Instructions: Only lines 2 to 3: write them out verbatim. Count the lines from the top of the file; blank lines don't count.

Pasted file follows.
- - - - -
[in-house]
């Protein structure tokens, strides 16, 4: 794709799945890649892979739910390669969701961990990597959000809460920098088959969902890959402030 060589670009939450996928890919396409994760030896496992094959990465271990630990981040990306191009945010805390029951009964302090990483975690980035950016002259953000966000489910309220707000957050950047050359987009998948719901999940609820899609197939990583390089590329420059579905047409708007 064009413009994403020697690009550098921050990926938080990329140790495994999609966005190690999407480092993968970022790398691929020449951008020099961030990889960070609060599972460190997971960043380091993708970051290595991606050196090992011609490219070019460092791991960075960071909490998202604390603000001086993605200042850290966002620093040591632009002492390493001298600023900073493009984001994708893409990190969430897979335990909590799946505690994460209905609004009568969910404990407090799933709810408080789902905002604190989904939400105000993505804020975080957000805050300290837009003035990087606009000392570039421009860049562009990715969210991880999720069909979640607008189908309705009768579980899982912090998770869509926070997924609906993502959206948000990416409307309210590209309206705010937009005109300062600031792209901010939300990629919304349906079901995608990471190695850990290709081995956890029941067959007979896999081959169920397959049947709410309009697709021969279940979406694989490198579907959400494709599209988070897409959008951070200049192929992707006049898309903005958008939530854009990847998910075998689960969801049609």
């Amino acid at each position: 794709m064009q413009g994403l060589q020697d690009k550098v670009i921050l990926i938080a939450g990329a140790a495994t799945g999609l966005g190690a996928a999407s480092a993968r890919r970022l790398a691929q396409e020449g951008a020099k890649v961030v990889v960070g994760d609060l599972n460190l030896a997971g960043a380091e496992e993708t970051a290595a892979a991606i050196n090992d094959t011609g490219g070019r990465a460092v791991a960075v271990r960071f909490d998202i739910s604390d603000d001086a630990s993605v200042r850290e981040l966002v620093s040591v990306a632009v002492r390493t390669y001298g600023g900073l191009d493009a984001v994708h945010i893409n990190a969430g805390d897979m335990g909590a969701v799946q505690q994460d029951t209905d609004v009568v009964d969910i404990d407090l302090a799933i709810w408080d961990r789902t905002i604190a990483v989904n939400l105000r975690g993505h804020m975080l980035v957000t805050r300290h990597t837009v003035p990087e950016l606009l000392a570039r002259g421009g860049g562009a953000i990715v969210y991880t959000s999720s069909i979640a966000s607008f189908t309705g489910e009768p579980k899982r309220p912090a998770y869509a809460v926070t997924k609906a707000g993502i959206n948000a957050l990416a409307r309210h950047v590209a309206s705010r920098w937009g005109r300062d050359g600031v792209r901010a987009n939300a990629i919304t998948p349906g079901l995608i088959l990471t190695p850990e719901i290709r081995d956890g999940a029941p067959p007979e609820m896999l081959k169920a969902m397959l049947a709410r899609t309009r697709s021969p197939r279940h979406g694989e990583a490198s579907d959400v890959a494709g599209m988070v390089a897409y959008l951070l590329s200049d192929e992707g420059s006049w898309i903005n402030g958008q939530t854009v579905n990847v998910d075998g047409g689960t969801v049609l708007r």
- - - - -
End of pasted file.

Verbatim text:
């Protein structure tokens, strides 16, 4: 794709799945890649892979739910390669969701961990990597959000809460920098088959969902890959402030 060589670009939450996928890919396409994760030896496992094959990465271990630990981040990306191009945010805390029951009964302090990483975690980035950016002259953000966000489910309220707000957050950047050359987009998948719901999940609820899609197939990583390089590329420059579905047409708007 064009413009994403020697690009550098921050990926938080990329140790495994999609966005190690999407480092993968970022790398691929020449951008020099961030990889960070609060599972460190997971960043380091993708970051290595991606050196090992011609490219070019460092791991960075960071909490998202604390603000001086993605200042850290966002620093040591632009002492390493001298600023900073493009984001994708893409990190969430897979335990909590799946505690994460209905609004009568969910404990407090799933709810408080789902905002604190989904939400105000993505804020975080957000805050300290837009003035990087606009000392570039421009860049562009990715969210991880999720069909979640607008189908309705009768579980899982912090998770869509926070997924609906993502959206948000990416409307309210590209309206705010937009005109300062600031792209901010939300990629919304349906079901995608990471190695850990290709081995956890029941067959007979896999081959169920397959049947709410309009697709021969279940979406694989490198579907959400494709599209988070897409959008951070200049192929992707006049898309903005958008939530854009990847998910075998689960969801049609």
């Amino acid at each position: 794709m064009q413009g994403l060589q020697d690009k550098v670009i921050l990926i938080a939450g990329a140790a495994t799945g999609l966005g190690a996928a999407s480092a993968r890919r970022l790398a691929q396409e020449g951008a020099k890649v961030v990889v960070g994760d609060l599972n460190l030896a997971g960043a380091e496992e993708t970051a290595a892979a991606i050196n090992d094959t011609g490219g070019r990465a460092v791991a960075v271990r960071f909490d998202i739910s604390d603000d001086a630990s993605v200042r850290e981040l966002v620093s040591v990306a632009v002492r390493t390669y001298g600023g900073l191009d493009a984001v994708h945010i893409n990190a969430g805390d897979m335990g909590a969701v799946q505690q994460d029951t209905d609004v009568v009964d969910i404990d407090l302090a799933i709810w408080d961990r789902t905002i604190a990483v989904n939400l105000r975690g993505h804020m975080l980035v957000t805050r300290h990597t837009v003035p990087e950016l606009l000392a570039r002259g421009g860049g562009a953000i990715v969210y991880t959000s999720s069909i979640a966000s607008f189908t309705g489910e009768p579980k899982r309220p912090a998770y869509a809460v926070t997924k609906a707000g993502i959206n948000a957050l990416a409307r309210h950047v590209a309206s705010r920098w937009g005109r300062d050359g600031v792209r901010a987009n939300a990629i919304t998948p349906g079901l995608i088959l990471t190695p850990e719901i290709r081995d956890g999940a029941p067959p007979e609820m896999l081959k169920a969902m397959l049947a709410r899609t309009r697709s021969p197939r279940h979406g694989e990583a490198s579907d959400v890959a494709g599209m988070v390089a897409y959008l951070l590329s200049d192929e992707g420059s006049w898309i903005n402030g958008q939530t854009v579905n990847v998910d075998g047409g689960t969801v049609l708007r």